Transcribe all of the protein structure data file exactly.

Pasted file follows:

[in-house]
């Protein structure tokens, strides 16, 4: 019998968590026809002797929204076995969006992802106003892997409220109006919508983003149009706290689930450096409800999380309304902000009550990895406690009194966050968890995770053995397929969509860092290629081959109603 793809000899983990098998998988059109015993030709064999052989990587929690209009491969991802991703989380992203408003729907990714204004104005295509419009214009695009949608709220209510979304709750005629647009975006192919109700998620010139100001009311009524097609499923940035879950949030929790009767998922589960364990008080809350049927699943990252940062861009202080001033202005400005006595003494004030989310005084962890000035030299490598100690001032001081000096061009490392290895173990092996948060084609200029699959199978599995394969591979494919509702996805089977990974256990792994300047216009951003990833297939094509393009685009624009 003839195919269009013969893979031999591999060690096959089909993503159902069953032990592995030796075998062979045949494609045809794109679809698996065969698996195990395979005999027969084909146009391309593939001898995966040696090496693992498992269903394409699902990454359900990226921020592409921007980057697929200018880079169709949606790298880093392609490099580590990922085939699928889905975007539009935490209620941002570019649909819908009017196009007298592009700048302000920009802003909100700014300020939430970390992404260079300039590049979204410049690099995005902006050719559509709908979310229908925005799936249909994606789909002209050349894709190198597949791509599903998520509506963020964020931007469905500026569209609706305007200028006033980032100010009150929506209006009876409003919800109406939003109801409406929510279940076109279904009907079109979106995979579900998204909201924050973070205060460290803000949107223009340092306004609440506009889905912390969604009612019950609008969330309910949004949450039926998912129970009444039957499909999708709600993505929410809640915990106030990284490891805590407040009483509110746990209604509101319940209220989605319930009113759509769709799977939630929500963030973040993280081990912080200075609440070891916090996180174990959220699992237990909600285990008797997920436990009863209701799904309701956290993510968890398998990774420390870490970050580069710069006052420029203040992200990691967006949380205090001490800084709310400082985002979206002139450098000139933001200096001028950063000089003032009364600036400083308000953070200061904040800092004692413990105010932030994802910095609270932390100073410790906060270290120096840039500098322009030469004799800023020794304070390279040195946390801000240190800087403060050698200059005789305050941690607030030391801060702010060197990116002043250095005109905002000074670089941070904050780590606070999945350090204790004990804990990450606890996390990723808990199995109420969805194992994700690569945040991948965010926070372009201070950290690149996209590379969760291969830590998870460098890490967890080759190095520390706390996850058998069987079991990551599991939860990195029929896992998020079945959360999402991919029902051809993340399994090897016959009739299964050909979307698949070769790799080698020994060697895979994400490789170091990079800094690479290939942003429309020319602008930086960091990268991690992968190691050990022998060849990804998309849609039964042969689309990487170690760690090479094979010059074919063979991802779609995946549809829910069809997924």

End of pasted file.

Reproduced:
[in-house]
């Protein structure tokens, strides 16, 4: 019998968590026809002797929204076995969006992802106003892997409220109006919508983003149009706290689930450096409800999380309304902000009550990895406690009194966050968890995770053995397929969509860092290629081959109603 793809000899983990098998998988059109015993030709064999052989990587929690209009491969991802991703989380992203408003729907990714204004104005295509419009214009695009949608709220209510979304709750005629647009975006192919109700998620010139100001009311009524097609499923940035879950949030929790009767998922589960364990008080809350049927699943990252940062861009202080001033202005400005006595003494004030989310005084962890000035030299490598100690001032001081000096061009490392290895173990092996948060084609200029699959199978599995394969591979494919509702996805089977990974256990792994300047216009951003990833297939094509393009685009624009 003839195919269009013969893979031999591999060690096959089909993503159902069953032990592995030796075998062979045949494609045809794109679809698996065969698996195990395979005999027969084909146009391309593939001898995966040696090496693992498992269903394409699902990454359900990226921020592409921007980057697929200018880079169709949606790298880093392609490099580590990922085939699928889905975007539009935490209620941002570019649909819908009017196009007298592009700048302000920009802003909100700014300020939430970390992404260079300039590049979204410049690099995005902006050719559509709908979310229908925005799936249909994606789909002209050349894709190198597949791509599903998520509506963020964020931007469905500026569209609706305007200028006033980032100010009150929506209006009876409003919800109406939003109801409406929510279940076109279904009907079109979106995979579900998204909201924050973070205060460290803000949107223009340092306004609440506009889905912390969604009612019950609008969330309910949004949450039926998912129970009444039957499909999708709600993505929410809640915990106030990284490891805590407040009483509110746990209604509101319940209220989605319930009113759509769709799977939630929500963030973040993280081990912080200075609440070891916090996180174990959220699992237990909600285990008797997920436990009863209701799904309701956290993510968890398998990774420390870490970050580069710069006052420029203040992200990691967006949380205090001490800084709310400082985002979206002139450098000139933001200096001028950063000089003032009364600036400083308000953070200061904040800092004692413990105010932030994802910095609270932390100073410790906060270290120096840039500098322009030469004799800023020794304070390279040195946390801000240190800087403060050698200059005789305050941690607030030391801060702010060197990116002043250095005109905002000074670089941070904050780590606070999945350090204790004990804990990450606890996390990723808990199995109420969805194992994700690569945040991948965010926070372009201070950290690149996209590379969760291969830590998870460098890490967890080759190095520390706390996850058998069987079991990551599991939860990195029929896992998020079945959360999402991919029902051809993340399994090897016959009739299964050909979307698949070769790799080698020994060697895979994400490789170091990079800094690479290939942003429309020319602008930086960091990268991690992968190691050990022998060849990804998309849609039964042969689309990487170690760690090479094979010059074919063979991802779609995946549809829910069809997924």